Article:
12. I love this idea! I never seem to have time to check out my favorite blogs these days, but when I saw the title of this post, I had to come look at it! I will definitely be using this idea.

  13. Oh my goodness. This looks like one of the most colorful, delicious, and texturally interesting creations I’ve come across in a while. I’m a little concerned about the eating process. I assume you eat them with a fork, but I’m worried the greens will get in the way of clean fork-side cuts.

  14. Ever since I started the Ellie Project, I haven’t doing much spontaneous cooking…on the to-do list for this weekend! Wait, I guess it’s not spontaneous then.

    • I know exactly how you feel! I wonder what time the post-bacc is going to leave me, but I’ll sure try.

  15. This sounds very tasty. One of my favorite dishes is something I call “beans & greens” — kale cooked in olive oil with a WHOLE LOTTA garlic (not your favorite, I know) and then a near-painful amount of lemon juice added at the end, served over garlicky homemade black beans. So good. (And very much “You call this comfort food? Good grief, you really are a Californian, aren’t you?” *grin*)

  16. this looks. SO. GOOD. i’ve been looking for a reason to use polenta and you just gave me one! i happen to have everything on hand minus the polenta, too. thanks, gena! this may just be my dinner tonight 🙂 (you rock :)!)

  17. I’m going to have to make this stat because I love every part of this dish! I may have to make this for my visiting in-laws this weekend.

    Also, stick a stack in a short mason jar and bring to work/school.

  18. “They’ll be warm, tasty, and very cute looking when they emerge from the oven”–

    CUTE FOOD IS very important! 🙂

    Great recipe, Gena! I love how you were inspired by something you loved at Candle and came up with this in your own house,by what you have on hand.

    I just did that yesterday with a savory recipe. It was kinda like the cans and jars and sauces were overtaking my cupboards so i went into project Use It Up and came up with a winner. I am writing the post and will have it up in a day or so.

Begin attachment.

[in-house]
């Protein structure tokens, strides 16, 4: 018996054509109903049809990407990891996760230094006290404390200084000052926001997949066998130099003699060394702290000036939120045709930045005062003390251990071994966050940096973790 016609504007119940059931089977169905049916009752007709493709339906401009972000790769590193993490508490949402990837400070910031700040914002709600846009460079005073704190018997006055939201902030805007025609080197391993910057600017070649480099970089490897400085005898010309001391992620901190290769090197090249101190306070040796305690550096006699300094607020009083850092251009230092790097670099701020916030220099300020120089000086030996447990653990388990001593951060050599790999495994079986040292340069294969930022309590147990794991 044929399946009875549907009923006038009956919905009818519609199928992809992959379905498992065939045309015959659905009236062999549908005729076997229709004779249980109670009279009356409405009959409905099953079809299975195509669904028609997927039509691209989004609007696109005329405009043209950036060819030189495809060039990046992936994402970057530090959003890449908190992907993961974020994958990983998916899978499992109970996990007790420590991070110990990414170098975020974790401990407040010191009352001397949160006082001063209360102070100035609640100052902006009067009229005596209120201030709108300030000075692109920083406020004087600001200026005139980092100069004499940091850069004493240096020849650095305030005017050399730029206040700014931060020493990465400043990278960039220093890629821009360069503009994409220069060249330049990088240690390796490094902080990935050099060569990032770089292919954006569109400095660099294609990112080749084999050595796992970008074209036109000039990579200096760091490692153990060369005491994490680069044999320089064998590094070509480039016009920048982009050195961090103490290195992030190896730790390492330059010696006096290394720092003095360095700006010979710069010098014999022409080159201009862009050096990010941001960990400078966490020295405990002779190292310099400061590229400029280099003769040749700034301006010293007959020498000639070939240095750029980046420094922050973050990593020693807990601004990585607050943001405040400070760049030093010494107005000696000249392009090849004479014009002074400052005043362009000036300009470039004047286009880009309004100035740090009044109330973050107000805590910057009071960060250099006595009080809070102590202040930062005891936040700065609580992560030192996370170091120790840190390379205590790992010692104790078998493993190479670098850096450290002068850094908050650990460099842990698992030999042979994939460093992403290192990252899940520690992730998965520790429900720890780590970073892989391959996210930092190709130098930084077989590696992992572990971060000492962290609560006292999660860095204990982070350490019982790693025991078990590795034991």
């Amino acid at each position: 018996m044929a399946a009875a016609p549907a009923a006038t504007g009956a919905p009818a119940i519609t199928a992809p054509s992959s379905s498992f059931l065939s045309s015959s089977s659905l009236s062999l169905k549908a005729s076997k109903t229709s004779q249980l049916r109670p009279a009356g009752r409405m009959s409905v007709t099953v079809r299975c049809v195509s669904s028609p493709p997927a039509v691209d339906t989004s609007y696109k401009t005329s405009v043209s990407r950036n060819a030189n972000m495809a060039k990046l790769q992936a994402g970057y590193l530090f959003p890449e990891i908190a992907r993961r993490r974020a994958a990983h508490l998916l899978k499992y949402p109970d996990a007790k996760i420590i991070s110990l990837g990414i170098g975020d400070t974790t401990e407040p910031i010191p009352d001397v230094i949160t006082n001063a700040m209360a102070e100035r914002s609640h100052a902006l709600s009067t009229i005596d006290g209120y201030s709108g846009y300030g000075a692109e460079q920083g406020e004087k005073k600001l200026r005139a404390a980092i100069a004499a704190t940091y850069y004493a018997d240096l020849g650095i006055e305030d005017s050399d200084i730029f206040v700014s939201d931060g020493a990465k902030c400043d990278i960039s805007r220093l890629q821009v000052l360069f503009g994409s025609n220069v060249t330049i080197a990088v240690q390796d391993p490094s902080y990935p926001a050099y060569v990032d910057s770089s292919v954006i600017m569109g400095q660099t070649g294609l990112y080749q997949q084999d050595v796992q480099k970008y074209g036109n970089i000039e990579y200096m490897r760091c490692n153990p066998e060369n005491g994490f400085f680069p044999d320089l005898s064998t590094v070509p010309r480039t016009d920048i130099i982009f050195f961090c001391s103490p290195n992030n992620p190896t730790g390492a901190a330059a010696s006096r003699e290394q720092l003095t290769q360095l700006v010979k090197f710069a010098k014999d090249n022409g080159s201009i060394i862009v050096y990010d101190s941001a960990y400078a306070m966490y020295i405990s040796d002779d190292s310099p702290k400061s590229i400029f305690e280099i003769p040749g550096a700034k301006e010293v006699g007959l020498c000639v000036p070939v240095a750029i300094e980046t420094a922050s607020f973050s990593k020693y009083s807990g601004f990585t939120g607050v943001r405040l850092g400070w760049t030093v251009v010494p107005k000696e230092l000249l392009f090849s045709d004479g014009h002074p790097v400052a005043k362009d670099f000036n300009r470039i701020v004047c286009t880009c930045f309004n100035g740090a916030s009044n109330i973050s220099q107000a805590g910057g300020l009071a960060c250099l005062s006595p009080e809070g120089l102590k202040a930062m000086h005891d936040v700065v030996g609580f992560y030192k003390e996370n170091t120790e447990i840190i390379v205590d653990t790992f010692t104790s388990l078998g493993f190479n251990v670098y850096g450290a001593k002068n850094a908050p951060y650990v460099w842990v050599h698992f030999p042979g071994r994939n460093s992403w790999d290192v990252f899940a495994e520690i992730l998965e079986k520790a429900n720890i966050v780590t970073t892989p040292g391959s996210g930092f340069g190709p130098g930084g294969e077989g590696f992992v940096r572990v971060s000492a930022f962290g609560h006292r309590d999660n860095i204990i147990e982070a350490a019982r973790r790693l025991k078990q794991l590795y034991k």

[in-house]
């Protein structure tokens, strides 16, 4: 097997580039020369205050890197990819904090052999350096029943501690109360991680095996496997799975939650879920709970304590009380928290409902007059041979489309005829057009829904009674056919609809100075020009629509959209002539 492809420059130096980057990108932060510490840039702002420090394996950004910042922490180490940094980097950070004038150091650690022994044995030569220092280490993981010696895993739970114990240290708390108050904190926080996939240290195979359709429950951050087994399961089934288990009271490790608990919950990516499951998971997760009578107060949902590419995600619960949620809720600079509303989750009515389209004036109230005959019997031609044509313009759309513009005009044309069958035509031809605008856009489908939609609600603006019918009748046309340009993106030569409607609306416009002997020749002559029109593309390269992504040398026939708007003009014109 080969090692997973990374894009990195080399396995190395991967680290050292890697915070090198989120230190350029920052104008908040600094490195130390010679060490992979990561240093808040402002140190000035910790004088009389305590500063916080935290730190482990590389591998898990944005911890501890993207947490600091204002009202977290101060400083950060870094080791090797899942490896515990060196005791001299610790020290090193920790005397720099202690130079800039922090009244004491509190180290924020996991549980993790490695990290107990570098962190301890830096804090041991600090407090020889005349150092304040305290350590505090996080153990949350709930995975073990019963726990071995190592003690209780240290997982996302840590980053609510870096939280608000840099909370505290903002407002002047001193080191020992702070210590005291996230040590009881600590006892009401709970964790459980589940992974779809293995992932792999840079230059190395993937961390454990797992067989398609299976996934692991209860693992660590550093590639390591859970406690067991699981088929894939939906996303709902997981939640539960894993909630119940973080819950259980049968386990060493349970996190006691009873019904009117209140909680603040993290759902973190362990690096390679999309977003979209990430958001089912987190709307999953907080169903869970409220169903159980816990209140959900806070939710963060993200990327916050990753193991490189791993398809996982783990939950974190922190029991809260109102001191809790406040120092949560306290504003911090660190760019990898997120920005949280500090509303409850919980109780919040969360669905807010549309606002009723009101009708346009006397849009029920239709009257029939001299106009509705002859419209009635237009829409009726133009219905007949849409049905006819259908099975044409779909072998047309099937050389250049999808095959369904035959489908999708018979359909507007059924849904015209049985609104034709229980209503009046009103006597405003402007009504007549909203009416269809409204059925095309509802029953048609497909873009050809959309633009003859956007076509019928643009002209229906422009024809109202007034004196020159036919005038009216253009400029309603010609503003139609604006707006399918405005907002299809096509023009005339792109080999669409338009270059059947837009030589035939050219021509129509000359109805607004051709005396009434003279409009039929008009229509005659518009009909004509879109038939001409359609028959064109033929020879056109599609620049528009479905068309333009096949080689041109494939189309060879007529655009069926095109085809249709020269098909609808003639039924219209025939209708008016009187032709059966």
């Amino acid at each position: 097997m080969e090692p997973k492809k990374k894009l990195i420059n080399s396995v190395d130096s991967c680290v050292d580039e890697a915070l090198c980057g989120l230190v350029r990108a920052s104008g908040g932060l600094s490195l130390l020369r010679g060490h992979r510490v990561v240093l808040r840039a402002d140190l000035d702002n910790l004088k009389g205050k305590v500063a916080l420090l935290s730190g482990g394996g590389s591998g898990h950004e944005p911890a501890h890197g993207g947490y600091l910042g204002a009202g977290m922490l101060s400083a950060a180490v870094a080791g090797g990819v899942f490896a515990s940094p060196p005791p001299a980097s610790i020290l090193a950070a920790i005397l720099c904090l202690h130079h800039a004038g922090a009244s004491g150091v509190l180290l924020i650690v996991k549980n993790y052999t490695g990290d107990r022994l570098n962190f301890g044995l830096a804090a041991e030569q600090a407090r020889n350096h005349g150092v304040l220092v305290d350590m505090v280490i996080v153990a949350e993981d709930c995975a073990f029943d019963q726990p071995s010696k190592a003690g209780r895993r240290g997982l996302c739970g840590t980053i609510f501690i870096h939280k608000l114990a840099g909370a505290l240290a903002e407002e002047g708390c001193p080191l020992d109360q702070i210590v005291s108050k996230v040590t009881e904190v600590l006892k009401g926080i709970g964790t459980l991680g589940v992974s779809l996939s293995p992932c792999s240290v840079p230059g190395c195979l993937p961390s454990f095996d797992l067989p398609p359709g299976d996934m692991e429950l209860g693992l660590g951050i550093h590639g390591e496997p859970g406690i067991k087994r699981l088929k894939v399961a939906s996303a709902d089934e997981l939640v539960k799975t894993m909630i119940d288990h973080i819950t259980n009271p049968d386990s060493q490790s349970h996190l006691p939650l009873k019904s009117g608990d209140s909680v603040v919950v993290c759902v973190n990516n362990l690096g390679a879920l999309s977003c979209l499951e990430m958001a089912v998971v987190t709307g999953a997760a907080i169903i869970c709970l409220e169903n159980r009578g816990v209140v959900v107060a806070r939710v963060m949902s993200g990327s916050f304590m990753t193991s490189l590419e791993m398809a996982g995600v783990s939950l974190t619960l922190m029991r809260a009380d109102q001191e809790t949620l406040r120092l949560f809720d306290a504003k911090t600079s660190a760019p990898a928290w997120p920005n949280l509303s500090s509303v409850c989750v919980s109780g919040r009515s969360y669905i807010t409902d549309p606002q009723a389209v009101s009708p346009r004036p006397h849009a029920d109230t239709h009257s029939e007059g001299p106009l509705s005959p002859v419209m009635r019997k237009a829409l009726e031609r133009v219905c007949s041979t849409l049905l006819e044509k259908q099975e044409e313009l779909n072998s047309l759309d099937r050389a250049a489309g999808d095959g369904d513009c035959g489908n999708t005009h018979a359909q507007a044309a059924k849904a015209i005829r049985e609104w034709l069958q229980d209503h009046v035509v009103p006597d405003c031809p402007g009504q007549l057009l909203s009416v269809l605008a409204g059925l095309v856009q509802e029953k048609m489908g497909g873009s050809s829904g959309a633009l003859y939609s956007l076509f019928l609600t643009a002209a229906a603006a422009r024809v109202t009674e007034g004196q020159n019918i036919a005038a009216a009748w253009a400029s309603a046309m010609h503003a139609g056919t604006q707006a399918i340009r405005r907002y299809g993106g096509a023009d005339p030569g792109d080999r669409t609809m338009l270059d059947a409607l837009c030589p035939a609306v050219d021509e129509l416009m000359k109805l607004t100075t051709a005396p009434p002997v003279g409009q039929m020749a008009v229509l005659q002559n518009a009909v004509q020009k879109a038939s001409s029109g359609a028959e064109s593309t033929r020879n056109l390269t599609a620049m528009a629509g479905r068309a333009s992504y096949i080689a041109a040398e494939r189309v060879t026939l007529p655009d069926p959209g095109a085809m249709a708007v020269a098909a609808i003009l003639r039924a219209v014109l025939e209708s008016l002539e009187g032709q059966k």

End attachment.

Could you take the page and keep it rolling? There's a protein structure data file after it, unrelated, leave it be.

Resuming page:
I hope you’re doing great at your first week at school! I cant believe you have the time to get super creative in the kitch AND blog about it. That’s the 2nd half…the uploading, writing copy, and documenting it that DOES take time. So thank you for taking the time!

  19. I *love* this idea – I am going to try it with teff “polenta” cakes (corn and I do not get along).

    Also, my recap of our visit will be up by the weekend. Work got insane this week (fortunately collard wraps have been keeping me nourished along with smoothies – thank you again for all the inspiration). Our visit was a highlight of last week. Thank you again. 🙂

  20. I have yet to cook with / make polenta! This recipe may be the one that makes a me a polenta-virgin no more!

    My last spontaneous recipe was black-eyed peas and farro (in the pressure cooker!) and wrapped in a collard green. Mmmmmmm.

  21. I made a green olive hummus the other day because as I was deciding what flavor to make it, I opened the fridge and there was just enough left to make a tasty concoction. I was rather surprised that it turned out as well as it did! This recipe looks great!

  22. I love when dinner is adorable! This sounds delish, I usually combine yams+black beans+greens+corn in an enchilada/tostada/taco type situation, but this polenta base is an awesome twist!

  23. LOVE this!

    I get inspired by what’s in my fridge when I see a mix of greens and other vegetables, proteins, and some spices. I think of what tastes good together, and voila! A “new” creation 😀

  24. These are adorable! I love little stacks of anything:) Slash thinking of recipes on the fly is fun, one time I thought up a random carrot cake quinoa recipe that turned out AMAZING. It ends up on my stove verrry often!

  25. I can see why this would be a hit; it’s definitely unique and sounds packed with flavor.

    I think the most recent recipe that I made up on the spot was the quinoa recipe I posted today. I really just wanted a lot of cooked vegetables with something to make them stick, and thought about the spinach I had in the freezer and how to use it to make it not taste frozen. It was so good I made it two days later and served it to company who also loved it.